In what has to be of the more eerily timed coincidences in contemporary pop culture, “Hours” opens in theaters while the entertainment world is still reeling from the sudden and accidental death of the film’s star, Paul Walker, in a car accident.
And while it might be easy to allow sentimentality to give way to hyperbole under the circumstances, “Hours” does feature Walker giving one of the best performances of his abruptly interrupted career. The film is not without its flaws, but it does allow its star the opportunity to shake off the mantle of matinee idol and to do some intense acting, a challenge that Walker more than meets.
On the morning of August 29, 2005, as the winds start whipping their way through the city of New Orleans as a prelude to Hurricane Katrina, Nolan Hayes (Walker) rushes to the hospital with his wife Abigail (Genesis Rodriguez) as she goes into labor. After the storm shatters the windows in the lobby waiting room, Nolan makes his way upstairs with other staff and family members to await the news.
Soon thereafter, a doctor appears to tell Nolan that the baby, born five weeks prematurely, is a girl, but that Abigail died in childbirth. Since the newborn isn’t yet breathing, it will have to spend the next 48 hours in a respirator until her lungs work on their own.
While Nolan tries processing this staggering personal double whammy, the storm hits, and the levees break, leading to the hospital’s evacuation. Nolan is assured that the generators and the batteries in the respirator will keep the machine going, and that someone will come soon to evacuate him and his new daughter.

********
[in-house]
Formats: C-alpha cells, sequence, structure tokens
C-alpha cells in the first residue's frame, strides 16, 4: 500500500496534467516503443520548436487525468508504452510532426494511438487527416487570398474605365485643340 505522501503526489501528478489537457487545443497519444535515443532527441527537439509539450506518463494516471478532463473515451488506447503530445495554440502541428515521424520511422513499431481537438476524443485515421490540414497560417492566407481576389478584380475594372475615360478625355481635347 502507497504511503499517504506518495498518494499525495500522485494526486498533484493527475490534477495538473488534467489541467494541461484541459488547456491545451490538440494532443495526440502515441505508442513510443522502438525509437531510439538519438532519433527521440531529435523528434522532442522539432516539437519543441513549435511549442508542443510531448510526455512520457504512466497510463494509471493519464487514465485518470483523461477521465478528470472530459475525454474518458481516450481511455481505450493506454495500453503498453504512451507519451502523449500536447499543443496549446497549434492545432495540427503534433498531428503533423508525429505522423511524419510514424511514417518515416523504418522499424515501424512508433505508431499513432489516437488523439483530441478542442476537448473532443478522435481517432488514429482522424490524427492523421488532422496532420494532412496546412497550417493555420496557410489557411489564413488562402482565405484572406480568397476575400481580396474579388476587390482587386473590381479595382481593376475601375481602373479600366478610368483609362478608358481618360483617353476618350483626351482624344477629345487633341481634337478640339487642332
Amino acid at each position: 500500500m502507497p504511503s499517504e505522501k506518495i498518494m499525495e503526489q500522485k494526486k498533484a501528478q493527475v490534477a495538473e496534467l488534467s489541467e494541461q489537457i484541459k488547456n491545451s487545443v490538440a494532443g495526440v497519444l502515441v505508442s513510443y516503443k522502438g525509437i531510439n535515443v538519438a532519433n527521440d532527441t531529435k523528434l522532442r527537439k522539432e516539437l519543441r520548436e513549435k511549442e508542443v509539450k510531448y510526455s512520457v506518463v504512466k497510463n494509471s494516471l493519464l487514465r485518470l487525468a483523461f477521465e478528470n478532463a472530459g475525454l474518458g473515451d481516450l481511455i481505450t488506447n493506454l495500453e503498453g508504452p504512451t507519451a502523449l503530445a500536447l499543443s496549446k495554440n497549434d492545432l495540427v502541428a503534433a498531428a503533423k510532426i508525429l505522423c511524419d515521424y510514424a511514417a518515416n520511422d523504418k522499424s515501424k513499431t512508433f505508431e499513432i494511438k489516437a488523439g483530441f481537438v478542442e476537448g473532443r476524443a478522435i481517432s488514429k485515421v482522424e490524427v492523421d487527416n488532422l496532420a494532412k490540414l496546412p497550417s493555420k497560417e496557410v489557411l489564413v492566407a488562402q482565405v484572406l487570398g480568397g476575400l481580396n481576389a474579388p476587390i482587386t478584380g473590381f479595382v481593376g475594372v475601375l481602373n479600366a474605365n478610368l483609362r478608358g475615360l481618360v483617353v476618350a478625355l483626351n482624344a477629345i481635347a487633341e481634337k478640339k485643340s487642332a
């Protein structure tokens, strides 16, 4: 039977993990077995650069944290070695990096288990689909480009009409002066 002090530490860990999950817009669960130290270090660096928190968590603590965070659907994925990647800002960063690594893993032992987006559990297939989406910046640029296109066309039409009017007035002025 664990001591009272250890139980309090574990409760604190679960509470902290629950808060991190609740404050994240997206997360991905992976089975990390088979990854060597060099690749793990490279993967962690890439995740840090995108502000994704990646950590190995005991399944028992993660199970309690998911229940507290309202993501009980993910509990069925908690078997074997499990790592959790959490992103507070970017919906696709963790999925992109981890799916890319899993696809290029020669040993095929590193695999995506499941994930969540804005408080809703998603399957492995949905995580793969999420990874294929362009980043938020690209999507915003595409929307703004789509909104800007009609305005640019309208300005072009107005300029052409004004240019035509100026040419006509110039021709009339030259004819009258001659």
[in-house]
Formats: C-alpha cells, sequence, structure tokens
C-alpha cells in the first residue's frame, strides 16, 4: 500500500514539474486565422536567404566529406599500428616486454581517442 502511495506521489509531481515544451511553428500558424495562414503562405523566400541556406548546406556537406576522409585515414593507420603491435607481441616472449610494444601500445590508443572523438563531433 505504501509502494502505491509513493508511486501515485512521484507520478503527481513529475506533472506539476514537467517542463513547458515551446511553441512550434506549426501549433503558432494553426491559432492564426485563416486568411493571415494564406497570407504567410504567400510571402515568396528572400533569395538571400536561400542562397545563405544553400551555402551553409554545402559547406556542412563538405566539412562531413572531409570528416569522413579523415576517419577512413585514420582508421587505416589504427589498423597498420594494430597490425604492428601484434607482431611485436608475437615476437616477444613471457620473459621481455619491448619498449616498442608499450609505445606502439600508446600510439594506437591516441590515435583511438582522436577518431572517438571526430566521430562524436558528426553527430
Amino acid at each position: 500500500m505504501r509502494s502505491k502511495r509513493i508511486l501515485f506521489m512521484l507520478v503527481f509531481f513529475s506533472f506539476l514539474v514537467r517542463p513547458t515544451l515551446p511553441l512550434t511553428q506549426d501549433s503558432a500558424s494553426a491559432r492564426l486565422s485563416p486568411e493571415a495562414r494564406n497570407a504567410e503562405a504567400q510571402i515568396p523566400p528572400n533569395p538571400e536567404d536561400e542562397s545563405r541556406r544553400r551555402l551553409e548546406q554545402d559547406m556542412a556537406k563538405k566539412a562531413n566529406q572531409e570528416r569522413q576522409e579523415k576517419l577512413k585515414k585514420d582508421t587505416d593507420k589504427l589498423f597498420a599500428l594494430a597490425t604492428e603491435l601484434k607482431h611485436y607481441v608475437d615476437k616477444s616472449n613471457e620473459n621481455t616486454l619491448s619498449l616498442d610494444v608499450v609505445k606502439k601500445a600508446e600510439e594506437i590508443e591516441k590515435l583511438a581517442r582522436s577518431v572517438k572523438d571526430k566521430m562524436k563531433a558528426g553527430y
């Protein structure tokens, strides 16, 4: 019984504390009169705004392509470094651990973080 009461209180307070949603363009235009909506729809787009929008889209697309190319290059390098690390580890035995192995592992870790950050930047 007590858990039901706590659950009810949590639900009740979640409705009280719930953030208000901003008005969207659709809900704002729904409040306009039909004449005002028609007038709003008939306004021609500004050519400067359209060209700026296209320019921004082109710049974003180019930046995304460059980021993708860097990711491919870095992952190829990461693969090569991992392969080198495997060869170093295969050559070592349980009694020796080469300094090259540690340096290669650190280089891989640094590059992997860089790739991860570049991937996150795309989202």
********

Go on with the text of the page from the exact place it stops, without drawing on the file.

The power dies, and the battery in the respirator holds only about three minutes of charge, so Nolan must constantly hand-crank a generator to keep his child alive. Meanwhile, he’s trying to reach outside help, find food and fend off looters, and as he fights off sleep, we see his courtship of his late wife, who appears to give him hope as things get more and more desperate.
“Hours” has a great B-movie premise, down to the ticking clock and escalating danger, and if writer-director Eric Heisserer (the screenwriter of the “Nightmare on Elm Street” and “The Thing” remakes, in his directorial debut) had made this a 50-minute episode of a suspense anthology TV series, it would be considered a classic. At 97 minutes, however, the strain of keeping the story going, and throwing more obstacles in Nolan’s way, starts to show.
Still, it’s a stunning showcase for Walker, particularly since it’s virtually a one-man show. Apart from the flashbacks with the always-underutilized Rodriguez and the appearance of medical staff or dangerous characters every few minutes, “Hours” is essentially an extended monologue featuring the actor talking to his newly born daughter about his life, her recently departed mother and his anguish over having lost one and potentially losing the other. (The movie also throws in a stray German shepherd as another listening board for the actor.)
“Hours” doesn’t have a lot to say about Katrina per se, but it does effectively use the disaster as a compelling backdrop without being exploitative. (And for once those Louisiana tax credits apply to a movie that shouldn’t have been filmed anywhere else.)
The loss of Paul Walker is a tragic one, but he couldn’t have asked for a better career epitaph than his powerful work here.